• A new requirement on lone parents whose youngest child has reached the age of five to look for work meaning they must instead claim Jobseeker's Allowance instead of Income Support.
  • The introduction of a new Claimant Commitment that sets out the particular job-seeker activities that any claimant must undertake in order to receive benefits.

1.4 Limitations of the report

This report seeks to present a comprehensive summary of the impacts of the Act, but a number of issues limit what is able to be presented.

Delays to roll-out continue. The provisions of the Act began to be introduced from March 2012. However, key provisions - including Universal Credit ( UC) and Personal Independence Payment ( PIP) - have not been rolled out to their original timetables. Only limited numbers are in receipt of UC in Scotland to date, representing less than 8% of the final UC caseload at full rollout.

Uncertainty in forecasting welfare spending: The analysis of the financial impact of UK welfare reforms on spending in Scotland to 2020/21 shows what would happen to welfare spending based on forecasts and costings produced by the Office for Budget Responsibility ( OBR) assuming no change in policy.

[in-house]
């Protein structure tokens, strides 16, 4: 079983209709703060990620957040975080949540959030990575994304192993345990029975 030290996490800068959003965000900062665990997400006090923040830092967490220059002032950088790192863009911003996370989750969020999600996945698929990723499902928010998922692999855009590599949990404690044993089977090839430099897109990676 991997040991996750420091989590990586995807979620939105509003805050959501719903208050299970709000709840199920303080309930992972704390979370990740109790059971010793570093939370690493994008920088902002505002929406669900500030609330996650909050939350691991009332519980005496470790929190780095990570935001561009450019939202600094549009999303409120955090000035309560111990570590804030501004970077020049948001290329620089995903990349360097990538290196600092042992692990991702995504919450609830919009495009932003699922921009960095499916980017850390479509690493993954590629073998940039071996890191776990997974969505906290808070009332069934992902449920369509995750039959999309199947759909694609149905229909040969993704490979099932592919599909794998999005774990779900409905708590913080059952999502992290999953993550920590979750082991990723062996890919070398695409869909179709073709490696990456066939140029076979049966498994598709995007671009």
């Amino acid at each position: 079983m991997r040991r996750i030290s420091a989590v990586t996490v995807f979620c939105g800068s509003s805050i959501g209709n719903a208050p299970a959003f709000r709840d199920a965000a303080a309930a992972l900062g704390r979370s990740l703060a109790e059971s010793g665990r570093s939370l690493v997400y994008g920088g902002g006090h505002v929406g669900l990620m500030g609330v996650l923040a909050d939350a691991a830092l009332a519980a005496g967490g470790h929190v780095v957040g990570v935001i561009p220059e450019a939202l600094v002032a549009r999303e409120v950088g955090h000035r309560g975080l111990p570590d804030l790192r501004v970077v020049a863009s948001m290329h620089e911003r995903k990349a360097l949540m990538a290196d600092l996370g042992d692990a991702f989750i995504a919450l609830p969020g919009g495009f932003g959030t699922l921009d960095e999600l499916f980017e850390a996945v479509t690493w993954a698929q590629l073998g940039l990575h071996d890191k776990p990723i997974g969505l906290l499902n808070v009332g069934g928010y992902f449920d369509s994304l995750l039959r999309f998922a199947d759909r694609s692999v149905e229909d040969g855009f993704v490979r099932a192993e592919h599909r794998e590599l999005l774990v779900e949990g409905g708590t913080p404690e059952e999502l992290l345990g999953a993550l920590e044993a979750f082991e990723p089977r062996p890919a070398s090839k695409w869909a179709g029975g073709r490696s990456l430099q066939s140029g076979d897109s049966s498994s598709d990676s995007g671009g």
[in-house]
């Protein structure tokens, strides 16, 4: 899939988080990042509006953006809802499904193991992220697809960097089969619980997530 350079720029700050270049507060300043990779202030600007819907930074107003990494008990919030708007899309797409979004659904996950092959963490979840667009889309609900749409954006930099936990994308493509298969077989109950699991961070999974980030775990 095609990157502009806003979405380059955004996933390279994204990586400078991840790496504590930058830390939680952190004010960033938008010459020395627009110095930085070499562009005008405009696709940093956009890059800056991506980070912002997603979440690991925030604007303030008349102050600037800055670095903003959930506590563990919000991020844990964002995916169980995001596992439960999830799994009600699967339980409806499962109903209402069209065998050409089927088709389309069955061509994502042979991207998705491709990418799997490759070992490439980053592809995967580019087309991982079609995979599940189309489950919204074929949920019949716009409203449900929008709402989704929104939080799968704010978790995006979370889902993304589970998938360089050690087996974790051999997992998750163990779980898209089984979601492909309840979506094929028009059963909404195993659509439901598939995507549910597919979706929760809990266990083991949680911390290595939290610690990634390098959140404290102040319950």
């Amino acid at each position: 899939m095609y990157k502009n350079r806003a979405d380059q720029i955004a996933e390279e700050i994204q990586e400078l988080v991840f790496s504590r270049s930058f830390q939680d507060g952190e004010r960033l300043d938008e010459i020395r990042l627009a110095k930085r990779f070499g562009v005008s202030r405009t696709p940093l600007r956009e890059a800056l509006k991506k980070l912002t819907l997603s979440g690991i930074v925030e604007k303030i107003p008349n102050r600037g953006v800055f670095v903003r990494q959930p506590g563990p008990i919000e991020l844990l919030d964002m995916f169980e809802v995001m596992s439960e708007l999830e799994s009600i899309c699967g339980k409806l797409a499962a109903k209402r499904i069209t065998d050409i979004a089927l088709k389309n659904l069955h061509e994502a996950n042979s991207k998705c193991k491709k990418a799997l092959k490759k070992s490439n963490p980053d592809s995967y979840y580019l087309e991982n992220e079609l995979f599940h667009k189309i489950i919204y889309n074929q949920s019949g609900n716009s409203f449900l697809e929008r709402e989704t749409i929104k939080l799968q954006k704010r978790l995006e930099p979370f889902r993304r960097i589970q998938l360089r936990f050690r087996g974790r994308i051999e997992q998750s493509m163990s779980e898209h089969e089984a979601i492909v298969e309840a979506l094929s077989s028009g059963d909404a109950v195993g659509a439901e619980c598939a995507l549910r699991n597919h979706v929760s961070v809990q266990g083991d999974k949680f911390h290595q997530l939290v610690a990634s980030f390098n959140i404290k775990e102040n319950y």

The available data only cover short periods of time. Many reform impacts will not yet be detectable, because of time lags in the collection, analysis and publication of large-scale survey data. This is particularly the case for policies that have been introduced in the 2015-17 parliament. It should also be noted that all data in the report is only up to date to end of May 2017.

Welfare reform pre-dates and post-dates the Act. Although many of the provisions of the Act are significant in terms of impacts, other changes to welfare, introduced before and after the Act also have significant impacts, and these are included in this report's assessment.

1.5 Key changes in UK government policy since June 2016

As in previous versions of the annual report, this section highlights key changes to the welfare system since the last report was published in June 2016.